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Trinidad and Tobago's High Court decriminalizes gay sex

This overturns a colonial-era law

Trinidad and Tobago's High Court decriminalizes gay sex
The court's decision is history-making | Photo: Unsplash/Joshua Stitt

Trinidad and Tobago has decriminalized gay sex.

The Caribbean nation overturned colonial-era laws that said anyone ‘who commits buggery is guilty of an offense’ today (12 April).

This ruling means now 71 countries in the world criminalize homosexuality.

Jason Jones, in February 2017, filed a landmark lawsuit against the government to overturn Sections 13 and 16 of the Sexual Offenses Act.

The high court today agreed that Section 13, which criminalizes anal sex, was unconstitutional.

Justice Devindra Rampersad stated in his ruling: ‘The court declares that sections 13 and 16 of the [Sexual Offences Act] are unconstitutional, illegal, null, void, invalid and of no effect to the extent that these laws criminalise any acts constituting consensual sexual conduct between adults.’

The ruling says the laws violate Jones’ right to privacy, liberty and freedom of expression.

https://twitter.com/trinijayjay/status/984483296242520066

The opposing side attempted to use a colonial ‘saving clause’, which stated British rules could not be changed after independence.

In the past few weeks, protests and rallies from both sides bombarded the island nation.

A homophobic history

Trinidad and Tobago obtained independence from Britain in 1962. Fourteen years later, in 1976, it became a republic.

Anti-gay laws existed within the nation since its inception.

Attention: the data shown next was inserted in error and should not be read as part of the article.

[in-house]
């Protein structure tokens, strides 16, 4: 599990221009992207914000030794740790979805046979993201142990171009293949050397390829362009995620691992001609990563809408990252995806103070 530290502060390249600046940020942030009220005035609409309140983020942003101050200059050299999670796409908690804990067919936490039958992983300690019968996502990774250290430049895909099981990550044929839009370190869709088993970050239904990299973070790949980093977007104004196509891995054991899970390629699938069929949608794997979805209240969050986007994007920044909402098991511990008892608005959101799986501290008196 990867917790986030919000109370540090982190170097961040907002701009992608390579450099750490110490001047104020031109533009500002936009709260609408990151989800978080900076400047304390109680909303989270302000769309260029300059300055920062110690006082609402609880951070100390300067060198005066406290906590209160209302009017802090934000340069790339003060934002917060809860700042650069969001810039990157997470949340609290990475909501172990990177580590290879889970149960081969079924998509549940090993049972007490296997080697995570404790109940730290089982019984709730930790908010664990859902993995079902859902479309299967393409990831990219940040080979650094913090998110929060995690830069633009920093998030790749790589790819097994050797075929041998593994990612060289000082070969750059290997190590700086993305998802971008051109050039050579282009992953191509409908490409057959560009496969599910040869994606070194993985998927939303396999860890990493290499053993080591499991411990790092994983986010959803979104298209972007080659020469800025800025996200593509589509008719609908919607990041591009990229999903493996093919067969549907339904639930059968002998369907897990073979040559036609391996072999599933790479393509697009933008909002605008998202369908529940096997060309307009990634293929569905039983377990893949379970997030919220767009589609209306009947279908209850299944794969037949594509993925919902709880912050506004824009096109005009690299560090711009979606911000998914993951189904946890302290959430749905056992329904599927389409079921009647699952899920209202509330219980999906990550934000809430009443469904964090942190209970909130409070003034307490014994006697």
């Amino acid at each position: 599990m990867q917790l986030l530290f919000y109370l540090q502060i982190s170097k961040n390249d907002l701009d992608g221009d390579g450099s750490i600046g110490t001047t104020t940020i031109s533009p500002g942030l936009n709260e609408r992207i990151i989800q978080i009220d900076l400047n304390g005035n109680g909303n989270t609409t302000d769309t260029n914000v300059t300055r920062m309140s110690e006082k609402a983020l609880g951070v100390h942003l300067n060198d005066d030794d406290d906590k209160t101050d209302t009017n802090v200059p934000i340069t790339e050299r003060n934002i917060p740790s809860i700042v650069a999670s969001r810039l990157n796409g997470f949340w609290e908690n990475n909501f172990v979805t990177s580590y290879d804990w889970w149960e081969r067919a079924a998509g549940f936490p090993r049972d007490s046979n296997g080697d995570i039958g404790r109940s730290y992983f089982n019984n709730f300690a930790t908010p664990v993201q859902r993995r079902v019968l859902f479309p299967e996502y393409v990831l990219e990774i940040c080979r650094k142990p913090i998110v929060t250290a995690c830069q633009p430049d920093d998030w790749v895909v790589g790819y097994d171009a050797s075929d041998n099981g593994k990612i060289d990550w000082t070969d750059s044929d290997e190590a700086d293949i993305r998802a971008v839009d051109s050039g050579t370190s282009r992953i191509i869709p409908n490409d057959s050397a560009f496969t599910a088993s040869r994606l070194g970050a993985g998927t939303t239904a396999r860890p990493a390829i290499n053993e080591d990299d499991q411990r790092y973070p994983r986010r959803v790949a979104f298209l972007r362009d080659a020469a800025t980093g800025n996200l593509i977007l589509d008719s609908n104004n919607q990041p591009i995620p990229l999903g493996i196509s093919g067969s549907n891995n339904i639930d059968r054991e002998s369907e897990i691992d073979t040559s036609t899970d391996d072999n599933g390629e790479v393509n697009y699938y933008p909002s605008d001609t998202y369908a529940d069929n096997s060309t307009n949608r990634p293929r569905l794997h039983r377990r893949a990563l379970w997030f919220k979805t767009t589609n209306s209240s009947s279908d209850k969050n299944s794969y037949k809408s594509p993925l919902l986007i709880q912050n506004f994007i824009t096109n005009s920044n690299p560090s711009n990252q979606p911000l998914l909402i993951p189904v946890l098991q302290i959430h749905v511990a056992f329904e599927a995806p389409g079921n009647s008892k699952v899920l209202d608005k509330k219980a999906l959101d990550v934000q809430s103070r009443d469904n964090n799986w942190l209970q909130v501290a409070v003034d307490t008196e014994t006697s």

In 1986, parliament rewrote the Sexual Offences Act, increasing the maximum sentence for sodomy to 10 years in prison. In 2000, they increased it once again to 25 years.

These changes allowed Jones to bring his case forward, as they nullified the ‘saving clause’. Parliament already changed the act, therefore Jones had ground to challenge it.

And now a historic victory

The ruling is a massive win for all the LGBTI people of Trinidad and Tobago.

Jones’ family originally disowned him after he came out as gay. This then forced him to migrate to the UK.

‘I don’t wish to shove a gay agenda down [the public’s] throat or attack your morals, religion or spirituality,’ Jones said.

‘I am doing this for the betterment of our nation, and for our feature generations.’

His long-fought battle has finally come to an end in victory.

Trinidad and Tobago’s Attorney General, Faris al-Rawi, said: ‘Our society has changed significantly in its view on tolerating homosexuality, and radically so within the last generation.’

See also

Gay Bermuda tourism CEO: LGBTI boycott ‘counter-intuitive’ after marriage equality reversal

 


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